4. I find it funny that undemocratically appointed liberal leader thinks EI eligibility should have a national standard. If my memory is correct it was his very party that changed them to ensure votes in the maritimes. it is this type of political maneuvering that shows that not much has changed. The first and foremost goal is power. Speaking about legislation tinkering of this sort when they are not a position to reverse something of their own doing is irresponsible. The economic crisis will be gone before any change will be made.

  5. “The economic crisis will be gone before any change will be made.”

    Don’t worry. The economic crisis is going to be around for quite a long time yet. The Libs and the Cons and their flaming socialist-nationalist-greenist friends are going to have plenty of opportunities to make things worse with increasingly meddlesome and self-serving legislation.

    The gist of their policies will be (more of) the following …

    “Vote for us! We’ll give you more free (but devalued and worthless) money than the other guys!”

  6. “……: to unite the people of this country.””

    Well now, haven’t the Liberals done a he!! of a job on this subject. If you need a refresher, check out December 2008, where Chretien was being consulted on how to overthrow the newly elected parliament and…….. ta da, he answered the call, like a true dictator.

    If you want to know what Ignatieff really thought of Canada, before his parachute jump, I suggest people do their homework. This guy only wants to be on the soil of his ancestors because he became bored. This soil meant nothing to him. He has not educated a child here since the 70’s. He never paid any taxes here. He has not invested here. He did not raise his family here. His new wife, is not Canadian. He was apparently promised a job but Canadians, were not important or cool enough to hang out with prior to then.

    No thanks!

    • He doesn’t say eh! correctly and he eats his fries with a knife and fork. Oh pleaaasee!!!!

  7. ” Canadians are united, not by the will of their prime ministers, but by their common history, their shared institutions, the dense thatch of their networks of civil connections—travel, education, commerce, family, popular culture (including sports), and, yes, national political parties.”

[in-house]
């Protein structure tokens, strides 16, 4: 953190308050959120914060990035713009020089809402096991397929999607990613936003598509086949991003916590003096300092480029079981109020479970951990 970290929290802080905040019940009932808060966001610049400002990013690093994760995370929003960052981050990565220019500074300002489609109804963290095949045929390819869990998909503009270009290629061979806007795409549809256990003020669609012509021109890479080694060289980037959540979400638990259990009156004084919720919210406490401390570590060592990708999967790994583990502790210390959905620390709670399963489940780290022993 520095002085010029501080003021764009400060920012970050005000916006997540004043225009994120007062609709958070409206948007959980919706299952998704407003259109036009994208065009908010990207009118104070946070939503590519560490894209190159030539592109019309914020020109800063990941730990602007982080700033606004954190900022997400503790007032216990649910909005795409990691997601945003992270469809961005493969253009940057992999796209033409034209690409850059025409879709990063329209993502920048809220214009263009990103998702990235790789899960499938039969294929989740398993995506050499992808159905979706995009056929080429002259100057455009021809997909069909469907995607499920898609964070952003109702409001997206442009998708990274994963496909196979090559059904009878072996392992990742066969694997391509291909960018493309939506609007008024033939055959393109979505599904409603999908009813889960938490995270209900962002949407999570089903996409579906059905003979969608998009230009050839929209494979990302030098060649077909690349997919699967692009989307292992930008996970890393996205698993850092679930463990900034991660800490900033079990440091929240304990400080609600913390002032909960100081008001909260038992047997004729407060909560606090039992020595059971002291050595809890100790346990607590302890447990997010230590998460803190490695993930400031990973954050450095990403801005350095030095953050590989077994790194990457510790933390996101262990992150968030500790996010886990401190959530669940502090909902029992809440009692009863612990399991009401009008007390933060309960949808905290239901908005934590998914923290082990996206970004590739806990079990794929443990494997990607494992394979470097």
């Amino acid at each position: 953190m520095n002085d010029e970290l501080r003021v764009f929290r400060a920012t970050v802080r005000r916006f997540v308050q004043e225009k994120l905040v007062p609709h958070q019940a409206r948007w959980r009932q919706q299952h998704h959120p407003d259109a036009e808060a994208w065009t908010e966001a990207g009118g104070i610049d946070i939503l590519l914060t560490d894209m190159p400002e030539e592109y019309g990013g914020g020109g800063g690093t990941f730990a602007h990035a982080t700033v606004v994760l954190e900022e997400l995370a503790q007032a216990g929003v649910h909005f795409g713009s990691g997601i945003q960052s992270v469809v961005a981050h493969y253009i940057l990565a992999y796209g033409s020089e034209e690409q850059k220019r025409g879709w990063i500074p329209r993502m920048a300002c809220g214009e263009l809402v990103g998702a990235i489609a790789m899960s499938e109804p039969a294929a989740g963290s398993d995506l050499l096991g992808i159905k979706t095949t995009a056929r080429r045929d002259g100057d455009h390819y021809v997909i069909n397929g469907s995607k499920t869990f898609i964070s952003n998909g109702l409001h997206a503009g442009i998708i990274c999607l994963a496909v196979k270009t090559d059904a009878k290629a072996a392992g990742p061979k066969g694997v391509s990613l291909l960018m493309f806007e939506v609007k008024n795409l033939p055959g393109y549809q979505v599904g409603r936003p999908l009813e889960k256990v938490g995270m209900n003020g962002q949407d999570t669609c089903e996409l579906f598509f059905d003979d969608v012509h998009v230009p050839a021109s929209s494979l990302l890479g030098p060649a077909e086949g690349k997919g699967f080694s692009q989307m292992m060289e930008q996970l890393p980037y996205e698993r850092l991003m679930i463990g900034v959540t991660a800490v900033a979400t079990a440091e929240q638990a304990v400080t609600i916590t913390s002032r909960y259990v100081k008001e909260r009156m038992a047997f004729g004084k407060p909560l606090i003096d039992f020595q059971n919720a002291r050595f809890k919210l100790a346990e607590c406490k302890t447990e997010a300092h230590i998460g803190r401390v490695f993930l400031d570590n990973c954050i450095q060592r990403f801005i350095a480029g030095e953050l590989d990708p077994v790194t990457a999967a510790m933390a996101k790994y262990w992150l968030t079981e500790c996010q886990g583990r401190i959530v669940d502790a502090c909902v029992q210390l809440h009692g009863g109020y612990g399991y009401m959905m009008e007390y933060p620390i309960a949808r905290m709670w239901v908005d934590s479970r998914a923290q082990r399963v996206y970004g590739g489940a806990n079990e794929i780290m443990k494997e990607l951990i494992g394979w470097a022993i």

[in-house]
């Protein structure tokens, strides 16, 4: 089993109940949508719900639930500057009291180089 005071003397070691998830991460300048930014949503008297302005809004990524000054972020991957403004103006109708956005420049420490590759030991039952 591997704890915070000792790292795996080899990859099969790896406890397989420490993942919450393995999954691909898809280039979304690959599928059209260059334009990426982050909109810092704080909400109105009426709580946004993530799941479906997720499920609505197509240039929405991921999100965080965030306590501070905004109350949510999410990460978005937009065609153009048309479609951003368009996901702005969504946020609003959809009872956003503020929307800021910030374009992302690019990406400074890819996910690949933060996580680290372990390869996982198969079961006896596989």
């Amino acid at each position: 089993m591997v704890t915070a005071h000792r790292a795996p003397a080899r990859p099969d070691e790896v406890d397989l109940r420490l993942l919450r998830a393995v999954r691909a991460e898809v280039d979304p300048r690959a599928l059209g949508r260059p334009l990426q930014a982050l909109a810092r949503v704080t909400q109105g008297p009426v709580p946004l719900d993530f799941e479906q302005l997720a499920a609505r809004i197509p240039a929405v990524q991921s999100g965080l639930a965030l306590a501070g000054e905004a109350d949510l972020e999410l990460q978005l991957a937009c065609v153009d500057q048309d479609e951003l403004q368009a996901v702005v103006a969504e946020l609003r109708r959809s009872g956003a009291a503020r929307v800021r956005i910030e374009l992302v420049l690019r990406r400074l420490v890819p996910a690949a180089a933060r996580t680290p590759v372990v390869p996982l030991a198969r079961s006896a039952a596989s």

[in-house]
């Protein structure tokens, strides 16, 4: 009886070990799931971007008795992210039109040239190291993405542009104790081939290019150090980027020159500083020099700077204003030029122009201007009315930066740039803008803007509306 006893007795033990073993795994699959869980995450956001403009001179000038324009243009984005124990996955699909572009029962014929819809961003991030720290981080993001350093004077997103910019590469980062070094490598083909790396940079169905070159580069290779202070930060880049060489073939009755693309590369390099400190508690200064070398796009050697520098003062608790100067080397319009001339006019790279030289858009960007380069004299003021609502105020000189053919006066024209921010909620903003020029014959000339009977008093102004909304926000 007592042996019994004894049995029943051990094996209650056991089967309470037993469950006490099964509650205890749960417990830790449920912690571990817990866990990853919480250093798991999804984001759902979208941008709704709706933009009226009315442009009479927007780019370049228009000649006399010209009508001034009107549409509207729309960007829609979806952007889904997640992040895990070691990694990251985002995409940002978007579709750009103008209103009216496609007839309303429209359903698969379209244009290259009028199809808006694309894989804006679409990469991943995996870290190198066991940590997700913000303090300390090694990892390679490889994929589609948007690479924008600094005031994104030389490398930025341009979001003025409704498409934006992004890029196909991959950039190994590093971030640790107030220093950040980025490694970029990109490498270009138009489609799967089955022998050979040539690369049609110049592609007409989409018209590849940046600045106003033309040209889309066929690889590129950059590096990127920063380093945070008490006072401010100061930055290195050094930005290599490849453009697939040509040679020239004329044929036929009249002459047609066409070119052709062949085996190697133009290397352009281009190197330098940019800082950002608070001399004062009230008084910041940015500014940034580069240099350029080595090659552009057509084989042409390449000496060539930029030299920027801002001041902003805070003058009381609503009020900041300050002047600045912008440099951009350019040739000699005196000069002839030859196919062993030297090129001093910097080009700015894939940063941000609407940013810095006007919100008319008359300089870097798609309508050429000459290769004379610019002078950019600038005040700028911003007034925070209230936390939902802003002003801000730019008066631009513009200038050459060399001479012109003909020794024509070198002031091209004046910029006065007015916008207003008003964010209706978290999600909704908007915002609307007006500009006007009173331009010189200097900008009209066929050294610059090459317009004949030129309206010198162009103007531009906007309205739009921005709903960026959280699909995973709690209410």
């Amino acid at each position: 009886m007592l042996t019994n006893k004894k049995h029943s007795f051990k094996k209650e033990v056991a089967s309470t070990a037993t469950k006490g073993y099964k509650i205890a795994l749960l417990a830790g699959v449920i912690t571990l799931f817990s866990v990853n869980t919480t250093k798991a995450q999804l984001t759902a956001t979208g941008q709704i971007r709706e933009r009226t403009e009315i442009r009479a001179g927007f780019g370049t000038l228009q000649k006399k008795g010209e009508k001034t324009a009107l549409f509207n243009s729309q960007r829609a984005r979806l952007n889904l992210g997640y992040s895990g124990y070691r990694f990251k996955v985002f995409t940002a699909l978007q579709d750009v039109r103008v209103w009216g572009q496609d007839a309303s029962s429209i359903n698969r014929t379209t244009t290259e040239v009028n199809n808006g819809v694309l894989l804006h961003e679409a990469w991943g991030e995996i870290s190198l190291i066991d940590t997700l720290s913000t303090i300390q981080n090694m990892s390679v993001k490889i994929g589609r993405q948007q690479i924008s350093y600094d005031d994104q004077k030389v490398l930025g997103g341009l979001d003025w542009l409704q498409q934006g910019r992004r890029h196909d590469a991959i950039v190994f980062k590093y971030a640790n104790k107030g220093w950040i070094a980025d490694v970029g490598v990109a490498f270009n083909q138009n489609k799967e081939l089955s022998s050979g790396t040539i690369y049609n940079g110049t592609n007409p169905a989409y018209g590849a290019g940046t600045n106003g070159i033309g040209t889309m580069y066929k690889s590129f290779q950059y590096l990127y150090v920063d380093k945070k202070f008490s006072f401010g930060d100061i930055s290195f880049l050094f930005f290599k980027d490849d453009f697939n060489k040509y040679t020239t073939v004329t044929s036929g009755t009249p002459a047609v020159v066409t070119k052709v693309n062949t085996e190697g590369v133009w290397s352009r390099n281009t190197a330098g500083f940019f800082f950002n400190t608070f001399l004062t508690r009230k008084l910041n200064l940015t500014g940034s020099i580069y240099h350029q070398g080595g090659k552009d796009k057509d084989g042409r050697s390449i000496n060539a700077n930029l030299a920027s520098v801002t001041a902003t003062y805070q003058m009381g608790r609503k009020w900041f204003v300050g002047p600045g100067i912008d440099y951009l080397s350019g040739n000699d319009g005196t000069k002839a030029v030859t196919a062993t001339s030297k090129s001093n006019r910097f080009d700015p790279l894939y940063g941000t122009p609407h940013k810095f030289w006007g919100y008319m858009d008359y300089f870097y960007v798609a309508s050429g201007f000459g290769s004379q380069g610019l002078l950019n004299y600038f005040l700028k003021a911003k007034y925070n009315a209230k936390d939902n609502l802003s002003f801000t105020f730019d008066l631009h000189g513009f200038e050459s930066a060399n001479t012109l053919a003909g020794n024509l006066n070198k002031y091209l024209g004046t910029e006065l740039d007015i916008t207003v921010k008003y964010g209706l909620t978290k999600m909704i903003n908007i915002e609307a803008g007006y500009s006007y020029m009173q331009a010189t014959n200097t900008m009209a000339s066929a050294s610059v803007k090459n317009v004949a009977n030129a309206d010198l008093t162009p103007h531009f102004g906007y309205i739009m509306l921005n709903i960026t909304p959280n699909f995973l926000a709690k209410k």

I think you’re being a little obtuse here JG. Surely it’s the job of the PM to articulate these connections, to help make us aware of the richness we share – not just our dischords ; to remind us of best of us and challenge us to be more than what we are. He/she should be [one] of our national storytellers – Ignatieff is certainly qualified to fulfill this role, if he chooses – it doesn’t seem to be one that SH relishes.
    It is the job of our PM to remind us that we are more than the sum of our collective parts.
    You well be right that the liberals need another core message, but national unity and purpose has worked well in the past because it resonates – some bold new ideas would also be nice. Man does not live by bread alone Mr G.

  8. Seems to me that it wasn’t Harper’s and his gov’t’s intent to stir up anger and fury in Quebec when he essentially called a possible coalition government an illegal insurrection, anchored by separatists. (Conveniently forget that he supported a similar minority gov’t solution in 2004)… It was the public outrage and ensuing threats of western separatism — thus, my way or I’m taking the ball home — that caused the deepest tremors on the unity file in 13 years.
    When will the MsM call Harper’s act for what it was?

  9. What I got from last night’s speech is – the personalization of politics just got ratched up a notch.
    First by the US style of convention Rah Rah stuff – twistley banners with Liberal on one side – Michael on the other – and those thunder sticks – please please – send all that stuff back south of the border (just keep the Obama style communications dialogue / fundraising software).
    Second – by Ignatieff metaphorically rolling up his sleeves and offering to go mano a mano with Harper.
    So – Michael Ignatieff is going to prove he isn’t Stephen Harper (shouldn’t be hard) – but he’s going to do it by not attacking him personally (Hey Stephen – I’m tying one hand behind my back here – I didn’t like the way Stephane Dion did things – refusing to get down in the mud with you on nasty personal attacks – but I’m a gentleman see – and gentlemen don’t do nasty – anymore than we form coalitions with parties on the left – Oops – maybe he’s tied both hands behind his back!).